Former family business head Charles Stiefel, who made a fortune when GlaxoSmithKline bought Stiefel Laboratories in April 2009, has been accused of defrauding the company’s staff.
According to a lawsuit filed by the Securities and Exchange Commission, Stiefel, who sold the family-controlled business for $2.9 billion (€2.2 billion), cheated former employees out of millions by withholding information about the business, including GSK’s potential acquisition, when buying back staff shares at low prices.
“Stiefel Labs and Charles Stiefel profited at the expense of their employee shareholders who lost more than $110 million by selling their stock based on the misleading valuations they were provided,” said Eric Bustillo, director of the SEC’s Miami regional office.
In a statement, the SEC said Stiefel Labs decided to seek acquisition bids from pharmaceutical companies in November 2008, with GSK expressing an interest in January 2009.
Between 3 December 2008 and 1 April 2009, the company purchased more than 800 shares from investors at $16,469 each. According to the SEC, Stiefel “knew that [the] equity valuation was low and misleading”.
GSK acquired the company on 20 April 2009 for more than $68,000 per share – four times the price shareholders received in the buyback programme.
The SEC added that even as late as March 2009, Stiefel misled shareholders to believe the company would remain in the family’s control and ordered ongoing negotiations not be disclosed to employees.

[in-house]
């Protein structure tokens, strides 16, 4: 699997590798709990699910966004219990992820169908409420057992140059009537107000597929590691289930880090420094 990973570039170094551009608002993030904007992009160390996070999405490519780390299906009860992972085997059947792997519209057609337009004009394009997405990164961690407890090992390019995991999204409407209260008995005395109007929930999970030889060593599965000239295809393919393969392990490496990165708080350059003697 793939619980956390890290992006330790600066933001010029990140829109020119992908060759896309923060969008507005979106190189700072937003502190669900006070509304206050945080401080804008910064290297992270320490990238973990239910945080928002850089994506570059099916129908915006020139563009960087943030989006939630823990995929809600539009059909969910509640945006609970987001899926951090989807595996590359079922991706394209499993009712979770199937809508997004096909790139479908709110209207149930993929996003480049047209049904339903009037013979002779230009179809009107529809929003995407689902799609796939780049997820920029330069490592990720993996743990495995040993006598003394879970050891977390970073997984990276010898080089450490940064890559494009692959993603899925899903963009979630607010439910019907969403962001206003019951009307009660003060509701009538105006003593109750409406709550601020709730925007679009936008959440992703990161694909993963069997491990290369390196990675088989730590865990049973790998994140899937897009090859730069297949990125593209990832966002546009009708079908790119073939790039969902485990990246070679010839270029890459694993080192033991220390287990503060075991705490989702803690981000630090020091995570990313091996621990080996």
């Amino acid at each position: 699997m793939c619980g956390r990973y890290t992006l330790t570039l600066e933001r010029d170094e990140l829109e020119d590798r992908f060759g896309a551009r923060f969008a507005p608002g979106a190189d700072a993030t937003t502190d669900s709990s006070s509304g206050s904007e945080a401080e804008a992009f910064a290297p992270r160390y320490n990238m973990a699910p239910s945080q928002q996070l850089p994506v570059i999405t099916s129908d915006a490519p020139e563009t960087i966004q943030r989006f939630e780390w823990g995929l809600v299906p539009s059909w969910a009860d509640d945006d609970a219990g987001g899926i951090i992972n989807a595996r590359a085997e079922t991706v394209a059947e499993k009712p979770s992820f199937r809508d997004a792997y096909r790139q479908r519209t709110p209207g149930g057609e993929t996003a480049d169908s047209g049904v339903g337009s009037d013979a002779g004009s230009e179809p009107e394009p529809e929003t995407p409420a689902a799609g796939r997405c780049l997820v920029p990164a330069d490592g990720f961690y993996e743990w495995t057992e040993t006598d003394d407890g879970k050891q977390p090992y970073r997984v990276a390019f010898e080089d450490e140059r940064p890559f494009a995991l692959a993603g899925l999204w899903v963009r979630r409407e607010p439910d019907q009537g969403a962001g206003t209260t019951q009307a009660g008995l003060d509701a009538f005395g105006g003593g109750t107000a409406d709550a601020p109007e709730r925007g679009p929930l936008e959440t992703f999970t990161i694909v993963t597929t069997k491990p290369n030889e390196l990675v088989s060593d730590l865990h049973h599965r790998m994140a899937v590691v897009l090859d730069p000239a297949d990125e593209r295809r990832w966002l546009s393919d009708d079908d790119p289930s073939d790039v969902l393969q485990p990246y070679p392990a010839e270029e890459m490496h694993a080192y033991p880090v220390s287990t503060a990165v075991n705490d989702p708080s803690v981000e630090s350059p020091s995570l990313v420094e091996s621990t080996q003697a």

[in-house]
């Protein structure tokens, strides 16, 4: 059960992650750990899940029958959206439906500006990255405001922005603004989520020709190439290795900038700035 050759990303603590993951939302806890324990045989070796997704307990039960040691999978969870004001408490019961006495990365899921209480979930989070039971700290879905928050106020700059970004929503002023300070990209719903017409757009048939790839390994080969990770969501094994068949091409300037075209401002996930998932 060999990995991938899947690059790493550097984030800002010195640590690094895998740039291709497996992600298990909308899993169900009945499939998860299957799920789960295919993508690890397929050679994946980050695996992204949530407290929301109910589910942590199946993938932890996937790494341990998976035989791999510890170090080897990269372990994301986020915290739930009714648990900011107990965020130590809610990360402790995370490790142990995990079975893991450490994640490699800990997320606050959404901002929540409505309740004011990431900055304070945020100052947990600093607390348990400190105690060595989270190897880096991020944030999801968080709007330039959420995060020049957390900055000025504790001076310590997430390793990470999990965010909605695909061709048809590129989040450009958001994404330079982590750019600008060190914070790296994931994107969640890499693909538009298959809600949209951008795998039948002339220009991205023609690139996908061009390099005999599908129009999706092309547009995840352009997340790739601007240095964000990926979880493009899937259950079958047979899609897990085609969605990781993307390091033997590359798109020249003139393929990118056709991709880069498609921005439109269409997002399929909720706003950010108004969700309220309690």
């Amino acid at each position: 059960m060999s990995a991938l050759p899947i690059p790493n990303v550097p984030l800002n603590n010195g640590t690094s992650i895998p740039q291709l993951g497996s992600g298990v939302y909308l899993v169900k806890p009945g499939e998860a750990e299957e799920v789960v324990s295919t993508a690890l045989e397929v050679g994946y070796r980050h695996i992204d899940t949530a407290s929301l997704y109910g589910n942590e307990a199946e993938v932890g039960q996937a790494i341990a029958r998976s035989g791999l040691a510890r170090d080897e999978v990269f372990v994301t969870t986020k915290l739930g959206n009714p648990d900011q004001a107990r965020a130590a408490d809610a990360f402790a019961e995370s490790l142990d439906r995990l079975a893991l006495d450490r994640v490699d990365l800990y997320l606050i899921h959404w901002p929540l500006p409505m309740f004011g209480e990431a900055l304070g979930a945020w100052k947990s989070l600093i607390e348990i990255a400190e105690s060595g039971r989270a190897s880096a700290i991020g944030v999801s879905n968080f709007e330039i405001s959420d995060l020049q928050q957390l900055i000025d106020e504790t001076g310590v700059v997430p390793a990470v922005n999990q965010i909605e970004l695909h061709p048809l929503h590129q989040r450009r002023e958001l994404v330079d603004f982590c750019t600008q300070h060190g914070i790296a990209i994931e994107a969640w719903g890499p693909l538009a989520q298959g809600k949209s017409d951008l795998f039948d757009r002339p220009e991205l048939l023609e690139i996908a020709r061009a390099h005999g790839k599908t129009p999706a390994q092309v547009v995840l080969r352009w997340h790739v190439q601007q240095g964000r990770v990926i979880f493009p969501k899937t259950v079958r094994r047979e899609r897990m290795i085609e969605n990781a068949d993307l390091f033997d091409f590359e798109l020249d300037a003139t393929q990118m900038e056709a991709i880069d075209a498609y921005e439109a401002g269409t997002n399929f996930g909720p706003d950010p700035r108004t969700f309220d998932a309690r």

“Private companies and their officers must understand that they are not immune from the federal securities laws, which protect all shareholders regardless of whether they bought stock in the open market or earned shares through a company’s stock plan,” said Bustillo.
Before being taken over by GSK, Stiefel Labs was the largest privately owned maker of skincare products, with revenues of about $1 billion.
When contacted GSK, which disclosed the allegations in its annual report, said there was no suggestion it had acted improperly.
The spokeswoman added: “The suit filed … by the SEC relates to Stiefel: Stiefel denies that it or Charlie Stiefel acted improperly or did anything to violate the securities laws. Stiefel intends to vigorously defend itself against the SEC’s complaint.”
Stiefel Labs’ origins lie in a German company founded in 1847 by John David Stiefel, Ferdinand von Hebra and Paul Unna. John David Stiefel’s grandson August brought the business to the US in the 20th century.